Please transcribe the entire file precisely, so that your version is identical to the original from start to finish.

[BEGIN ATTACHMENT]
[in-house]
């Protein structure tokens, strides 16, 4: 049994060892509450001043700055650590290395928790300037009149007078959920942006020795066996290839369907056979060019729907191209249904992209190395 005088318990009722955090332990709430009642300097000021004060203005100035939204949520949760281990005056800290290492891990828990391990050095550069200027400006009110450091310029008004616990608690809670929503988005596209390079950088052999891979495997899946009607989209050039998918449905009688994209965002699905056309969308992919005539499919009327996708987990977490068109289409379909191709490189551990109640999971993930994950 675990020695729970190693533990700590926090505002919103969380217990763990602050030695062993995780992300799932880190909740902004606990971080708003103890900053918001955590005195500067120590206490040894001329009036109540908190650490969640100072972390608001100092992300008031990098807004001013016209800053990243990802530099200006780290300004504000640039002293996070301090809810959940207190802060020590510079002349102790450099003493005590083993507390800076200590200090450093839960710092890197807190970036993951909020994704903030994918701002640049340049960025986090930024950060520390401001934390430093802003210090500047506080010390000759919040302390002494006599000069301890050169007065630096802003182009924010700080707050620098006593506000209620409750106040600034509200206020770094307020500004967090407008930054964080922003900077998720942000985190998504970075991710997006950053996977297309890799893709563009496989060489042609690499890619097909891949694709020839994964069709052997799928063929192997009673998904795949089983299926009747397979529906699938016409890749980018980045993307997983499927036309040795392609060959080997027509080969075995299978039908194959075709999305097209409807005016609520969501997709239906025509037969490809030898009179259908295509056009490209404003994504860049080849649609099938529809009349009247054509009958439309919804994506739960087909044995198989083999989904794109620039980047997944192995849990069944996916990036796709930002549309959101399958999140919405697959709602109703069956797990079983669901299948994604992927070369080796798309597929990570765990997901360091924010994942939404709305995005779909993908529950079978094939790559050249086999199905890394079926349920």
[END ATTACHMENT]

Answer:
[in-house]
């Protein structure tokens, strides 16, 4: 049994060892509450001043700055650590290395928790300037009149007078959920942006020795066996290839369907056979060019729907191209249904992209190395 005088318990009722955090332990709430009642300097000021004060203005100035939204949520949760281990005056800290290492891990828990391990050095550069200027400006009110450091310029008004616990608690809670929503988005596209390079950088052999891979495997899946009607989209050039998918449905009688994209965002699905056309969308992919005539499919009327996708987990977490068109289409379909191709490189551990109640999971993930994950 675990020695729970190693533990700590926090505002919103969380217990763990602050030695062993995780992300799932880190909740902004606990971080708003103890900053918001955590005195500067120590206490040894001329009036109540908190650490969640100072972390608001100092992300008031990098807004001013016209800053990243990802530099200006780290300004504000640039002293996070301090809810959940207190802060020590510079002349102790450099003493005590083993507390800076200590200090450093839960710092890197807190970036993951909020994704903030994918701002640049340049960025986090930024950060520390401001934390430093802003210090500047506080010390000759919040302390002494006599000069301890050169007065630096802003182009924010700080707050620098006593506000209620409750106040600034509200206020770094307020500004967090407008930054964080922003900077998720942000985190998504970075991710997006950053996977297309890799893709563009496989060489042609690499890619097909891949694709020839994964069709052997799928063929192997009673998904795949089983299926009747397979529906699938016409890749980018980045993307997983499927036309040795392609060959080997027509080969075995299978039908194959075709999305097209409807005016609520969501997709239906025509037969490809030898009179259908295509056009490209404003994504860049080849649609099938529809009349009247054509009958439309919804994506739960087909044995198989083999989904794109620039980047997944192995849990069944996916990036796709930002549309959101399958999140919405697959709602109703069956797990079983669901299948994604992927070369080796798309597929990570765990997901360091924010994942939404709305995005779909993908529950079978094939790559050249086999199905890394079926349920």